Actors can't save `Abandon'

Movie Reviews

October 18, 2002|By Chris Kaltenbach | Chris Kaltenbach,SUN MOVIE CRITIC



Abandon tags Katie Holmes as a talented actor with surprising range and vast, untapped potential - so much, in fact, that watching her, one can almost overlook the film's many flaws.


For as good as Holmes is, and as comfortably as co-star Benjamin Bratt wears the role of troubled police detective (harking back to his Law & Order days), their performances are still in service to a thriller with an ending that becomes clear within the first 20 minutes, all played out on what must be America's most depressingly un-photogenic college campuses.

Holmes, plumbing depths rarely hinted at in her starring role on TV's Dawson's Creek, is Catherine, a stellar student at an unnamed (but doubtless prestigious) university about to graduate into a world fraught with pressures she's only beginning to understand. She's having trouble completing her senior thesis, contending with a male friend who has feelings she can't reciprocate and fending off the amorous advances of job recruiters who take one look and declare the search over.

Into this already volatile mix is thrown Detective Wade Handler (Bratt), a tormented cop (in the movies, is there any other kind?) recently put back on the force. His first assignment is to close the 2-year-old missing persons case of some spoiled rich kid who vanished after flipping off the audience at one of his avant-garde theatricals.

Turns out his girlfriend was Catherine, so that's where Handler starts his investigation. And like every other male in the lower 48, he sees Catherine and wants to protect her and have her.

Fact is, Catherine's fresh-faced, ingenue beauty has never done her any favors. Men are either lusting for her or desperate to protect her from the big bad world out there, and the difference between the two motivations is becoming less and less.

At first, Catherine's resistant to both Handler's questions and his awkward advances, but gradually she lets him in. Which just might turn out to be a big mistake for all concerned.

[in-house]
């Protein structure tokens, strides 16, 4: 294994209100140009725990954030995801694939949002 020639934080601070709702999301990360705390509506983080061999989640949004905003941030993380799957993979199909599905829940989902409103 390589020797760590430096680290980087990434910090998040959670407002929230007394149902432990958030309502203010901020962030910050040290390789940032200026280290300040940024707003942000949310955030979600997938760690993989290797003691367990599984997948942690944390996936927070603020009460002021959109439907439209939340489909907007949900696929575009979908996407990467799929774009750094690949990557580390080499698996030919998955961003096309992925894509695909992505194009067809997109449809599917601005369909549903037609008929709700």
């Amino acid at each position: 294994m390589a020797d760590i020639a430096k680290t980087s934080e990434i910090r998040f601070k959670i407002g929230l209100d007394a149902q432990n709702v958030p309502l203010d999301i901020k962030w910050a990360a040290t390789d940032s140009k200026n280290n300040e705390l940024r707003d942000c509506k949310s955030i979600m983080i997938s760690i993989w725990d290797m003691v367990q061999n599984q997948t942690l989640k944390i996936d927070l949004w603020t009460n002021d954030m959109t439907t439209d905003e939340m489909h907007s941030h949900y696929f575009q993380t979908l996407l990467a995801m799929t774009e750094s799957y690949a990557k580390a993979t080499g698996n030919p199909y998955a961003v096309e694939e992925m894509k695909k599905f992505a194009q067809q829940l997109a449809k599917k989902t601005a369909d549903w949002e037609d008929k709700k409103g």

Writer-director Stephen Gaghan (who won an Oscar for his Traffic screenplay) tries to keep the film's atmosphere and his characters' motivations murky, but really all he does is keep the film underlit and his actors appearing clueless. And he substitutes inaction for suspense; Abandon stubbornly refuses to ever catch fire.

But Holmes, whose undeniable beauty could doom her to a career where her talents are never fully appreciated (think Michelle Pfeiffer), makes Catherine an intriguing blend of smarts and sass, a woman who suspects the world is hers for the asking but has too much self-respect (or too little self-esteem) to accept the gift. Her performance is all about body language; she may look like the kind of person who can write her own ticket, and her friends may all regard her as such, but her movements suggest an uncertainty that's as beguiling as it is puzzling.

And her portrayal of a student sinking under the pressures inherent in the move from academe to reality should ring true with anyone who's ever faced the uncertainty of graduation.


Starring Katie Holmes, Benjamin Bratt

Written, directed by Stephen Gaghan

Released by Paramount Pictures

Rated PG-13 (sexuality, violence, language)

Time 99 minutes

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